Now, involuntarily it seemed, he cut more and more deeply into
the soil like a plough, so that he could not be drawn out without
turning aside the furrow.
To live the same family life as his father and forefathers--that
is, in the same condition of culture--and to bring up his
children in the same, was incontestably necessary. It was as
necessary as dining when one was hungry. And to do this, just as
it was necessary to cook dinner, it was necessary to keep the
mechanism of agriculture at Pokrovskoe going so as to yield an
income. Just as incontestably as it was necessary to repay a
debt was it necessary to keep the property in such a condition
that his son, when he received it as a heritage, would say "thank
you" to his father as Levin had said "thank you" to his
grandfather for all he built and planted. And to do this it was
necessary to look after the land himself, not to let it, and to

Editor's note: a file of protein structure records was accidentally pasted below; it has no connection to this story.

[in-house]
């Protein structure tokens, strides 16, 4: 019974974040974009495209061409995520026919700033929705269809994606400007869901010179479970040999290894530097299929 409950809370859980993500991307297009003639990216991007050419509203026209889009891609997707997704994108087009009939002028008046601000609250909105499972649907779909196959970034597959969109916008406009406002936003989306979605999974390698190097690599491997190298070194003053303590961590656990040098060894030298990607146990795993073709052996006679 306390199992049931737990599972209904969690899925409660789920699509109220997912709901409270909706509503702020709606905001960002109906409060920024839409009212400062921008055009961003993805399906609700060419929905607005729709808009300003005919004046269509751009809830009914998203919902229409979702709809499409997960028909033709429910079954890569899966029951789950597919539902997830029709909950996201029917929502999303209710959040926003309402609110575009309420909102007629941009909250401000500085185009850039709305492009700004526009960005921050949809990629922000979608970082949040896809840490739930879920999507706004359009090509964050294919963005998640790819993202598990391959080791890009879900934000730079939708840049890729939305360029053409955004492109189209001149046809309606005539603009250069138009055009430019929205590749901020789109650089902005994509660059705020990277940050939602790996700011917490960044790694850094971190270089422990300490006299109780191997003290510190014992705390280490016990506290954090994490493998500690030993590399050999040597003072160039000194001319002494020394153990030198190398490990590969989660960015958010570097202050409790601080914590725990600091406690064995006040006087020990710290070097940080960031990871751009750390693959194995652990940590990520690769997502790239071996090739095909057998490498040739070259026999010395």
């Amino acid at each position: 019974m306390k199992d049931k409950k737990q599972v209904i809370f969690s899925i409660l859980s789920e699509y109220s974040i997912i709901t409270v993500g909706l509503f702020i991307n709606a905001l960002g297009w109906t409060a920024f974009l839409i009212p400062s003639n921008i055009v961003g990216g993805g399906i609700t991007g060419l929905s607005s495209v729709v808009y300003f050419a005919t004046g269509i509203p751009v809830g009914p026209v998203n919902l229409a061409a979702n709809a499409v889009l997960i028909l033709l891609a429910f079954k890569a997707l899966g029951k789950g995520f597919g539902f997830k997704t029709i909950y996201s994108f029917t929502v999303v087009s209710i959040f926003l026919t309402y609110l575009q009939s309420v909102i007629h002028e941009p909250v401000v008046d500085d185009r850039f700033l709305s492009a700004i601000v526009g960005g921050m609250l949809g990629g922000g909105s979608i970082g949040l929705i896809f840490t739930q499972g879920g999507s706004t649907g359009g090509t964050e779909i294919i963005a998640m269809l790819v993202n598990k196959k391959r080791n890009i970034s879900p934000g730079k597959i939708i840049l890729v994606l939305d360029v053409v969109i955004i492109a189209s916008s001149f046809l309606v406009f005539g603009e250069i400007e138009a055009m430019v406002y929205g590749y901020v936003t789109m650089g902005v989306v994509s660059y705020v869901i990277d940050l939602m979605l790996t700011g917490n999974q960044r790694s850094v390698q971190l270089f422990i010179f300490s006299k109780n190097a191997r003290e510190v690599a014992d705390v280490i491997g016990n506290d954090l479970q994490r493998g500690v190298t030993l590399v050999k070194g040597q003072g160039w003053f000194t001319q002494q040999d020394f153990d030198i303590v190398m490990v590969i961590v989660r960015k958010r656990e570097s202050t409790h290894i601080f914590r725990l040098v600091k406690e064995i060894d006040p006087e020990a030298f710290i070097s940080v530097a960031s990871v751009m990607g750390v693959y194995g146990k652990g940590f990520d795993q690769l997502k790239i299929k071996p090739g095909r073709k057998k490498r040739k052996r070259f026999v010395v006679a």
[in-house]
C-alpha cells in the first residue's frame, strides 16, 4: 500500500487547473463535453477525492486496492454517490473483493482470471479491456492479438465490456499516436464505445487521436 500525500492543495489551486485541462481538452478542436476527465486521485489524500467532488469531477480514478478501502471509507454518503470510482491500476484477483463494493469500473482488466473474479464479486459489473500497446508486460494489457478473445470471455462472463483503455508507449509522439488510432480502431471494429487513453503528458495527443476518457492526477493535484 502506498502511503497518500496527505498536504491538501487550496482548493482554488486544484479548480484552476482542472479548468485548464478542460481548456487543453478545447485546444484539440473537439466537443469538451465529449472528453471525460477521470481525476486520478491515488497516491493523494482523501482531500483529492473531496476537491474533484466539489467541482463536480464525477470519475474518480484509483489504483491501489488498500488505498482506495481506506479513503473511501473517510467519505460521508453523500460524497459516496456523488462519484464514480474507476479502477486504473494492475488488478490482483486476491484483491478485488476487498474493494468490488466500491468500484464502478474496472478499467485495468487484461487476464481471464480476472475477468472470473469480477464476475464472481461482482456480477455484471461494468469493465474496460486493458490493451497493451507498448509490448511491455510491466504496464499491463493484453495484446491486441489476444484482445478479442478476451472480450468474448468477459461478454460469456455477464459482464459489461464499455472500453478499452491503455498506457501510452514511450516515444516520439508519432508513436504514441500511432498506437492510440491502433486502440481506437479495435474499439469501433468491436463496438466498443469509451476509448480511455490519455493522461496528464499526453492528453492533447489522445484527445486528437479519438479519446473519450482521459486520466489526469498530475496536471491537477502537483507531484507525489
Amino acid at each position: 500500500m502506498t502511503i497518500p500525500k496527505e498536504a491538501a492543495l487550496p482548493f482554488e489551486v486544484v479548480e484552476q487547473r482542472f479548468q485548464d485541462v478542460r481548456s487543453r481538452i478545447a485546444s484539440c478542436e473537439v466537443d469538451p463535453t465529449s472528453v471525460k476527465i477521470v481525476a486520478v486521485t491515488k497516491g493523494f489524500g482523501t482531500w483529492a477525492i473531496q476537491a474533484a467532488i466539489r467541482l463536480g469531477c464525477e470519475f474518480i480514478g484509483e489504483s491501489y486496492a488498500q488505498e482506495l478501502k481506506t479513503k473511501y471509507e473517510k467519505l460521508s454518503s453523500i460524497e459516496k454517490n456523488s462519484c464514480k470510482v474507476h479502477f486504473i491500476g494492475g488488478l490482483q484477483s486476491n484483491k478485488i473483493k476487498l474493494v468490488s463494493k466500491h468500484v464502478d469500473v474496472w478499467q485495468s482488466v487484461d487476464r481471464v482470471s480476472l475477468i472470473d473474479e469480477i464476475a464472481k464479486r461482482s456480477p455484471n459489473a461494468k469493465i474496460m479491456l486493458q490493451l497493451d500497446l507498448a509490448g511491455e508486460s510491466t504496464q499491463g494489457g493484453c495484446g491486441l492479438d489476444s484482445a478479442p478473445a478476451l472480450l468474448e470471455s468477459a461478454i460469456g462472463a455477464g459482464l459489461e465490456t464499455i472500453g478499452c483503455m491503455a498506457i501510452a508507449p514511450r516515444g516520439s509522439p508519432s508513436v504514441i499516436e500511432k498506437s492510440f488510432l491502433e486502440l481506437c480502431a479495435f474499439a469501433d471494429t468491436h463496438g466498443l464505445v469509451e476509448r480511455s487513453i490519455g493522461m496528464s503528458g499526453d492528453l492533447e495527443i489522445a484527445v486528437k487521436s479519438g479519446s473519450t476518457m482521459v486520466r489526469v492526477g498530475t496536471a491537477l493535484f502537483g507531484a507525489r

breed cattle, manure the fields, and plant timber.
It was impossible not to look after the affairs of Sergey
Ivanovitch, of his sister, of the peasants who came to him for
advice and were accustomed to do so--as impossible as to fling
down a child one is carrying in one's arms. It was necessary to
look after the comfort of his sister-in-law and her children, and
of his wife and baby, and it was impossible not to spend with
them at least a short time each day.
And all this, together with shooting and his new bee-keeping,
filled up the whole of Levin's life, which had no meaning at all
for him, when he began to think.
But besides knowing thoroughly what he had to do, Levin knew in
just the same way HOW he had to do it all, and what was more
important than the rest.